The men, who stood for 30 minutes before leaving the square, wore T-shirts bearing the phrase "Man standing against the standing man".
Hundreds of demonstrators followed the silent vigil of performance artist Erdem Gunduz, 34, who stood silently in Taksim Square for eight hours after police swept the square clear of protesters with teargas and water cannons.
The protest went global, with men and women inspired by Gunduz's solo stunt holding similar vigils in the Turkish cities of Ankara and Izmir, as well as in Las Vegas, Paris and New York.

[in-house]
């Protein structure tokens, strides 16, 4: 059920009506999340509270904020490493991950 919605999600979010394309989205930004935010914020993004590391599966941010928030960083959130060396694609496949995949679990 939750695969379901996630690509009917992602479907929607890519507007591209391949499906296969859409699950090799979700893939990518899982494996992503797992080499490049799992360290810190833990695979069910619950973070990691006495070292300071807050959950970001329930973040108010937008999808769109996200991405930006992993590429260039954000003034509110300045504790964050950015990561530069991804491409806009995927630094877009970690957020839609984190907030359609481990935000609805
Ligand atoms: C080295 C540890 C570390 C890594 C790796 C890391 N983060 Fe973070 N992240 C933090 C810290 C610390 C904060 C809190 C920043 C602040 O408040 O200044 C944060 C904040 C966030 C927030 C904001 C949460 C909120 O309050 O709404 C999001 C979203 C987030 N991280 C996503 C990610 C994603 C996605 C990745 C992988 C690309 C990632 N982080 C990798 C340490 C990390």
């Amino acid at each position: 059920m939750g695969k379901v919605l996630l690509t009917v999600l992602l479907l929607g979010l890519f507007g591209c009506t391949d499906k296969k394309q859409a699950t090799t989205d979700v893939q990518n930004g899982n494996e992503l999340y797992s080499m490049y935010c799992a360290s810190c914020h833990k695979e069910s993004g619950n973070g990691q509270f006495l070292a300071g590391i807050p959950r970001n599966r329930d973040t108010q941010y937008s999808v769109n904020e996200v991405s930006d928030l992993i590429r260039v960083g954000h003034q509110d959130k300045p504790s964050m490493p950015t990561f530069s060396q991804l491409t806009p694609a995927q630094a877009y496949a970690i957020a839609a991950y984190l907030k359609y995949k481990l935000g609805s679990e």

Hurriyet news reported that members of the Turkish police even stood in Taksim Square, holding books as part of an official initiative.
Gunduz's initial stand was against police brutality.
The original Standing Man protest was praised by Turkey's deputy prime minister Bulent Arinc, who said that the vigil of Gunduz and his supporters was "pleasing to the eye".
"This is not an act of violence [and the government] cannot condemn it," said Arinc.
Gunduz told the BBC's Turkish service: "The real violence is not showing what is going on."